In 1917, three children claimed to have seen an apparition of the Virgin Mary whilst tending their sheep in Fatima. As a result, this town, which, according to the leaflet I was given, still only has a resident population of 8,000, now sees over 4 million visitors a year.
It is one of the most important Roman Catholic sites in the world and is huge – the esplanade in front of the main basilica is twice the size of the piazza of St Peter’s in Rome, the newly built Church of the Holy Trinity seats 9,000 people and the basilica, built in the 1920s, looks like something that Albert Speer might have designed.
Pilgrims come from around the world to worship at the Chapel of the Apparition, which as the name suggests, stands on the spot where the first of several apparitions took place. Many approach the chapel on their knees – we saw one old lady who looked as though she could barely walk doing just that. People queue to buy candles and the smell of candle wax wafts across the esplanade.
I wanted to see it because of the scale of the place and it doesn’t disappoint on that score. However, it is actually a bit dull. The esplanade is a vast expanse of tarmac, strange in a country which normally prefers to tile or cobble any flat surface. The basilica doesn’t appeal much and, while the new church is more impressive, I can’t help feeling that the €80 million it cost to build could have been better spent – feeding the poor perhaps. Having said that, it was paid for entirely by donations from pilgrims and money is spent on many things (the Premier League and space programmes spring to mind) which could be better spent feeding the poor. I suppose though that if you have faith, you are probably not too bothered by tarmac.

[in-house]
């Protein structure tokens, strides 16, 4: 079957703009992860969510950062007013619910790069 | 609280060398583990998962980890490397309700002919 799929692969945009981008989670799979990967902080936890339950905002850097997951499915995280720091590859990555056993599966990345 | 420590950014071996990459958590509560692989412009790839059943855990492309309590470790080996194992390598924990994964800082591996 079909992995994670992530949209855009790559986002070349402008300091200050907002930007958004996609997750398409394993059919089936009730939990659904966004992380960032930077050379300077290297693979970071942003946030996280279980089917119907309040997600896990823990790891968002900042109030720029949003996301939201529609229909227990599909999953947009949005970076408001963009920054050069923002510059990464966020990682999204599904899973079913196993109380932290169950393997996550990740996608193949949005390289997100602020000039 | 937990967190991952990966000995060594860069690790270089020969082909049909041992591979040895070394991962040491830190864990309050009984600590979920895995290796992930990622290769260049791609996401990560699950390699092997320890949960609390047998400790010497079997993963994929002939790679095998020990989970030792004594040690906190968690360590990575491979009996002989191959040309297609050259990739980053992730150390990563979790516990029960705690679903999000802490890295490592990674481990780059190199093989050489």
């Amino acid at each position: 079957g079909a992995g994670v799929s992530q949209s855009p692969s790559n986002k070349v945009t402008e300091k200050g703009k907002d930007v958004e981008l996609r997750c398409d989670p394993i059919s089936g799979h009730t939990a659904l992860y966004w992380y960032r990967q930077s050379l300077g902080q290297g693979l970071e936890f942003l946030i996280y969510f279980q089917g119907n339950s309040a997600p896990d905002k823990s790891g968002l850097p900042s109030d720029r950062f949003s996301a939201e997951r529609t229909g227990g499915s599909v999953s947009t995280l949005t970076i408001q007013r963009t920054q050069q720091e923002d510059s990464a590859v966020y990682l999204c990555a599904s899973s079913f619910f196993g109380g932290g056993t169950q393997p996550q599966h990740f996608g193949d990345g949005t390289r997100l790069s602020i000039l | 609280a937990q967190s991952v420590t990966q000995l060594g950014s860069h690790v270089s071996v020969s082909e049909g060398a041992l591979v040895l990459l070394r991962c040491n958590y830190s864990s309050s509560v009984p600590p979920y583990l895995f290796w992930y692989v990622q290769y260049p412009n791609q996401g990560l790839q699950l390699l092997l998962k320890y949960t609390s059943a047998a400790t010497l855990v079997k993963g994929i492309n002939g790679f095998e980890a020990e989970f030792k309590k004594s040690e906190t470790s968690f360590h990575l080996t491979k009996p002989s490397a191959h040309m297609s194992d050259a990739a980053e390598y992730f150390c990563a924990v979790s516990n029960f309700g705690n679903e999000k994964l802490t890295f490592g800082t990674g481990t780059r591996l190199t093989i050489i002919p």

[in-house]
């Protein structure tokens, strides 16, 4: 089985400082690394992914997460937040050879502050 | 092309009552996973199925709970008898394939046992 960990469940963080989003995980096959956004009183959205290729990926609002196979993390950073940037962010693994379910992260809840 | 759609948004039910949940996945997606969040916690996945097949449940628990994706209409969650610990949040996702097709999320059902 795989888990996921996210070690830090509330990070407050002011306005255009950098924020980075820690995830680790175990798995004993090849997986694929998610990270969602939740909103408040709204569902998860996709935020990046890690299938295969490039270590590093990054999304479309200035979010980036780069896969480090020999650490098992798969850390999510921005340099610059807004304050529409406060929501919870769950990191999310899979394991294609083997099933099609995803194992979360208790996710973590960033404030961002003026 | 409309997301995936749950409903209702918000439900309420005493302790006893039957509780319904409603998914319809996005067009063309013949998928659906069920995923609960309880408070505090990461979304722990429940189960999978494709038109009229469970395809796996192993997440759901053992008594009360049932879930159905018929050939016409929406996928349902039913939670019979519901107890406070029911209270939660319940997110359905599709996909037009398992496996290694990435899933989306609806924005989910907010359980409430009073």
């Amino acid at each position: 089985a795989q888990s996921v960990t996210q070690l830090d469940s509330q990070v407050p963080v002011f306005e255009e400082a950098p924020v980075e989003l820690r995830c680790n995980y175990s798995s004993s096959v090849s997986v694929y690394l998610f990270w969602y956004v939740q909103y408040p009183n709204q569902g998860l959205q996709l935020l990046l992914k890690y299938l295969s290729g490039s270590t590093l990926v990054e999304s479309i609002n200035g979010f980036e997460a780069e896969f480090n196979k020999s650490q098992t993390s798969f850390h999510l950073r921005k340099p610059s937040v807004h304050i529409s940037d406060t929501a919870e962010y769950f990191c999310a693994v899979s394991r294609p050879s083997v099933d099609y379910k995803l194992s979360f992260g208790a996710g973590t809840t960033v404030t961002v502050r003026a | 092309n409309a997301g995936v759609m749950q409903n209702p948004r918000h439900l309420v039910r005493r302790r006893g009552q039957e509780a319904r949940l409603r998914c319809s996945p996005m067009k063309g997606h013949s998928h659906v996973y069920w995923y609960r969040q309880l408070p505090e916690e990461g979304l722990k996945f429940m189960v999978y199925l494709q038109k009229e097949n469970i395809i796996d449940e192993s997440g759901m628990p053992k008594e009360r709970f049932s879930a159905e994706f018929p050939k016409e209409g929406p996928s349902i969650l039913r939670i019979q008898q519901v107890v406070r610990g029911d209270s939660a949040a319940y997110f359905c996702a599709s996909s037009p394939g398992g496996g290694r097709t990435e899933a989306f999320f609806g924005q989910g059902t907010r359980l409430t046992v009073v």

As in many places, free overnight parking is provided for motorhomes within spitting distance of the basilica (not that we actually spat at it of course). This meant that we were treated to the bells, which chimed on the hour. And the quarter, half and three quarters. And for some other random purposes in between – we couldn’t work out why but then our knowledge of Roman Catholic practices is a bit sketchy. As well as chiming on the hour, they chimed a little tune which sounded a bit like My Darling Clementine, although I’m not sure that was intended. At about 9.15pm they went completely mad for a few minutes – fortunately that was the last we heard of them until 7am when they started up again by chiming the hour and the Angelus bells. And it isn’t a lovely pealing bell like I remember hearing from the Judge’s lodgings in Winchester in my childhood – oh no, this is a booming, menacing sort of bell. It reminds me of the line in Do They Know It’s Christmas? – ‘and the Christmas bells that ring there are the clanging chimes of doom’. They are indeed. And incidentally, this is probably the first year since 1984 that I haven’t heard that song in a shop at this time of year. Surely that is enough reason to sell your house, leave your job and take off in a motorhome?
Well I like ‘Do they know it’s Christmas’, and also the Slade one (we can’t remember it’s title!), so we’ll keep the house. Think the introductory picture is lovely. Amazing statistics. Are the 8,000 residents all incredibly rich from the millions of tourists?
AUSSIE DAD AND JAN
There is only one christmas song worth listening to and that is by an Irishman with very bad teeth (although there is a rumour that he had them fixed – shame). In Sydney not long ago someone saw the face of the virgin rendered in moss on a fence post. Pilgrims flocked, as they do, but not enough to build a basilica or anything else for that matter. Thank goodness. (By thanking “goodness” I might possibly be invoking a christian reference; sorry about that. Maybe I should just stick to “thankfully”). I bet you’re all glad I got that off my chest. I also think the first photo is a cracker; and a lovely day for it too. As for bells, I remember a Punch cartoon in which the verger, tugging on a bell rope, turns to the Vicar and says “Why don’t you just telephone them both?”
By the time we went to Fatima we were well& truly ‘cathedralled out’
I forbade the purchase of a JC hologram which winked as we walked by !!
It would have looked lovely in the motor home ,sorry!
As always ,fantastic reading.